In an attack linked to pro-Syrian government supporters, the sites of The New York Times, Twitter and up to ten other sites were compromised by the Syrian Electronic Army (SEA). Using stolen log-in credentials from Australian IT company hosting the domain names of the affected sites, the SEA is said to have effectively ‘walked through the front door’ of the websites. The subsequently rerouted traffic to SEA websites and attacked Twitter’s twimg.com domain, used to store image data and styling code. The Pentagon is reportedly preparing for a wave of retaliatory cyber attacks against US targets in the event of any US action against the al-Assad government. While the SEA remains a concern in Washington, Syria’s allies in the form of the Iranian Revolutionary Guard, and their state backed hackers, pose a much greater concern to officials.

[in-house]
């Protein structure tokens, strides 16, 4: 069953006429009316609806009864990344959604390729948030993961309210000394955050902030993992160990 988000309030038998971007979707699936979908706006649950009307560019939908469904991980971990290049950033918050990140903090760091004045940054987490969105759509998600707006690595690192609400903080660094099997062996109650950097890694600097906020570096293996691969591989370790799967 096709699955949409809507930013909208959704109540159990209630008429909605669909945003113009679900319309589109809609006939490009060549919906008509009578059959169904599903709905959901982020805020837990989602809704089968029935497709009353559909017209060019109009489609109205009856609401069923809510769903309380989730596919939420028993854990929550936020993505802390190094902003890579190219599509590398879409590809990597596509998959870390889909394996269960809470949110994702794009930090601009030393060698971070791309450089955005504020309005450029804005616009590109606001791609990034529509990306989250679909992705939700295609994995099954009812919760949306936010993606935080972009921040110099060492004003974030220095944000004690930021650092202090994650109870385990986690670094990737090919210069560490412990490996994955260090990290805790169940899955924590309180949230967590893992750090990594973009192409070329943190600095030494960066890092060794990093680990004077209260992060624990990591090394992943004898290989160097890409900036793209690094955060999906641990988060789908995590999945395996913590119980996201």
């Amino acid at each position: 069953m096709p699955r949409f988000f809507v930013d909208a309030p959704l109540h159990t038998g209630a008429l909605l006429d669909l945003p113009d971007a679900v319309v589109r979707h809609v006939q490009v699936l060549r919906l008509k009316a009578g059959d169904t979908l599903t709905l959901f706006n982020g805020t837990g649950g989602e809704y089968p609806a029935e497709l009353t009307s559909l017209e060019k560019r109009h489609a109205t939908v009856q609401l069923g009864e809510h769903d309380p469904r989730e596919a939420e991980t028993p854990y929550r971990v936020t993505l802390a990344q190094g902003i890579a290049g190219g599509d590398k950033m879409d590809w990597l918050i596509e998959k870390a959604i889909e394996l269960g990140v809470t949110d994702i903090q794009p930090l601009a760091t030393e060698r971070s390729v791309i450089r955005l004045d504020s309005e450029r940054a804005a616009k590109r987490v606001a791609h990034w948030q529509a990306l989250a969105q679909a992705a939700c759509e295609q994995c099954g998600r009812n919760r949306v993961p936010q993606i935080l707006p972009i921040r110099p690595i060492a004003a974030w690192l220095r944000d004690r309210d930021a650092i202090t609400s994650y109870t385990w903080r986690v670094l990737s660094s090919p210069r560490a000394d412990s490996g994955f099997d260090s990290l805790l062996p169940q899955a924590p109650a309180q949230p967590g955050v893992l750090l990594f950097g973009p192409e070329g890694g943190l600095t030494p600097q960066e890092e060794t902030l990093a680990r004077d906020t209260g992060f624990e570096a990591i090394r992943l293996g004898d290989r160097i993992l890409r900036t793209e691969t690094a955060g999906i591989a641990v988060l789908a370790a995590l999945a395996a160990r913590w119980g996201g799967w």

Russia’s online marketplace for malicious software, code and stolen credit card details is growing. Students and young professionals are taking advantage of Russia’s established online black market in increasing numbers. They will only be encouraged by reports that domestic law enforcement posses little interest in apprehending them. Russia is one of only two Council of Europe Countries not to sign the Convention on Cybercrime, and unsurprisingly, the chance of facing prosecution for targeting overseas businesses or individuals remains low.
Maybe China was onto something? In 2011 the United States conducted 231 offensive cyber operations targeted towards China, Iran, North Korea and Russia among others. The report also details a $US652 million project code-named ‘GENIE’ that seeks to place ‘covert implants’ in foreign machines. This information is part of a wider leaked intelligence budget available here.
Securities regulators are stepping-up the cyber scrutiny on financial institutions. No longer happy to leave cyber security standards in the hands of businesses, regulators have introduced new baseline standards. Broker-dealers must now devise and implement cyber preparedness plans covering technical, corporate, employee, and information sharing procedures.
Jessica Woodall is a cyber analyst at ASPI.